By Stefica Nicol Bikes
SYDNEY (Reuters) - Thirsty city slickers are pitching in to help farmers in Australia's parched interior by eating a pub delicacy called a "parma," with some of the proceeds marked for drought relief.
The dish of fried crumbed chicken topped with tomato sauce and melted cheese, called parmagiana, or parma for short, is staple pub food across a country in the depths of a big dry.
Winter's wheat crop is failing in the east and graziers are struggling to keep livestock alive on bone-dry pastures.
All over a continent where "the bush" looms large in the public psyche, that's prompted bars to promise a dollar in donation from each meal sold, as well as collecting cash from barflies, as part of the "parma for a farmer" drive.
"We thought let's double that, we'll do two dollars," James Martin told Reuters at the Old Fitzroy Hotel in the Sydney suburb of Woolloomooloo where he is chef.
"It resonates for me to jump on board, to help do what I can," he said.
"We use a lot of produce, a lot of meat and the drought issue is obviously massive for the farmers, but there is this huge ripple-on effect that's occurring throughout Australia."
A thousand other pubs have signed on as well in just a week, illustrating the depth of feeling for drought-stricken farmers, which has deepened further still as images of starving sheep, dry waterholes and fields turned to moonscapes have hit the city press and evening bulletins in recent weeks.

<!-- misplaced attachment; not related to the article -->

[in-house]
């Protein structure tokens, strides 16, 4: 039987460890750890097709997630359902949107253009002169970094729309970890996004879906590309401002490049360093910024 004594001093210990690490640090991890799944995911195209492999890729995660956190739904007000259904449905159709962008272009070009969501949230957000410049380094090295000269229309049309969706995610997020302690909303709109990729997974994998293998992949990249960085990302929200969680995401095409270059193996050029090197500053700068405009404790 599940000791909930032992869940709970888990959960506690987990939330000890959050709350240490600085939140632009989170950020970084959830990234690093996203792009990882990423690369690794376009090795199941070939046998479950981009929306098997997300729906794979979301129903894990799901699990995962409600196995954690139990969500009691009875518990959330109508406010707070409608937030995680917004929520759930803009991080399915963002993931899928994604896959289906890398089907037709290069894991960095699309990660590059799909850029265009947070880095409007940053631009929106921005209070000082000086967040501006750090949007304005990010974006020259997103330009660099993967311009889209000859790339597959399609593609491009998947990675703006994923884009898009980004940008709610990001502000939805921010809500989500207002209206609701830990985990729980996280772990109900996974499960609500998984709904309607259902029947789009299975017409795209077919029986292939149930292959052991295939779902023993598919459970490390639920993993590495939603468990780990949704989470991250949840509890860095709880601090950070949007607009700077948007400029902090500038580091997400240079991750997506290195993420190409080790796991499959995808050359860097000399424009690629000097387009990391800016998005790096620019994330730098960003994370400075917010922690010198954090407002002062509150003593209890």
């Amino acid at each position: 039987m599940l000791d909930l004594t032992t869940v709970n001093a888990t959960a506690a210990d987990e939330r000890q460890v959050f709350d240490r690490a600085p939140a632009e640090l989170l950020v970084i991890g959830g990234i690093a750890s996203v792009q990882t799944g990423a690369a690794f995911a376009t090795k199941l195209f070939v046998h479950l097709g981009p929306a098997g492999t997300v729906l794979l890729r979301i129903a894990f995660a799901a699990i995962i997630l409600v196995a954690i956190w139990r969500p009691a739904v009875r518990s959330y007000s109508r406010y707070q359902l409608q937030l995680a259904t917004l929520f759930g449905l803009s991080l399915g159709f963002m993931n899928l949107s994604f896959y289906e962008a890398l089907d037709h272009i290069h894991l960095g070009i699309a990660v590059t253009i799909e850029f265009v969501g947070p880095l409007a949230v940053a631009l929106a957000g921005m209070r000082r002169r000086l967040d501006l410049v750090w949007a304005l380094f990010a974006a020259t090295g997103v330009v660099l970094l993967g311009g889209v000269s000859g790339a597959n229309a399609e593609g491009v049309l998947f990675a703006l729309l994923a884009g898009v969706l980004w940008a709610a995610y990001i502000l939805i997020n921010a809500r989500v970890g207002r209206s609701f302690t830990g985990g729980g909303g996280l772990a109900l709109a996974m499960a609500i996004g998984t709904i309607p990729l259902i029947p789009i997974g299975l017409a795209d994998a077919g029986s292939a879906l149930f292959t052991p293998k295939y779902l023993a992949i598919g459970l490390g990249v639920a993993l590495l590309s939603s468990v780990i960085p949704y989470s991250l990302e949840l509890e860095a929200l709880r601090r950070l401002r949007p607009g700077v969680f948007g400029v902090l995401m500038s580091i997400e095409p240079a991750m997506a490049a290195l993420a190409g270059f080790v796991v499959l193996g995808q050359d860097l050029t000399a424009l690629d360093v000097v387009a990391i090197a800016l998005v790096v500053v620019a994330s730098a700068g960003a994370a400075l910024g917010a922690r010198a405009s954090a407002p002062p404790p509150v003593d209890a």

"We've all seen the horrendous pictures on the news, it's shocking," said Amanda Kinross, a cake decorator from rural Victorian town Bendigo, who began the campaign with a Facebook post. "Within minutes pubs were saying: 'Yep, we're on.'"
Australia's government has already pledged almost A$600 million ($440 million) in aid but proceeds from the "parma" drive will be directed especially to assist with buying and sending emergency livestock feed to affected farms.
"Sometimes in the city we don't realise how tough it is out there, and it's a bit of a tough time at the moment, so supporting in any way that we can," said Andy Casey, who tucked in to a huge A$24 parma, with chips and salad, for lunch.
"It was fresh, it was delicious," he said, washing it down with a beer.
(Writing and additional reporting by Tom Westbrook; Editing by Michael Perry)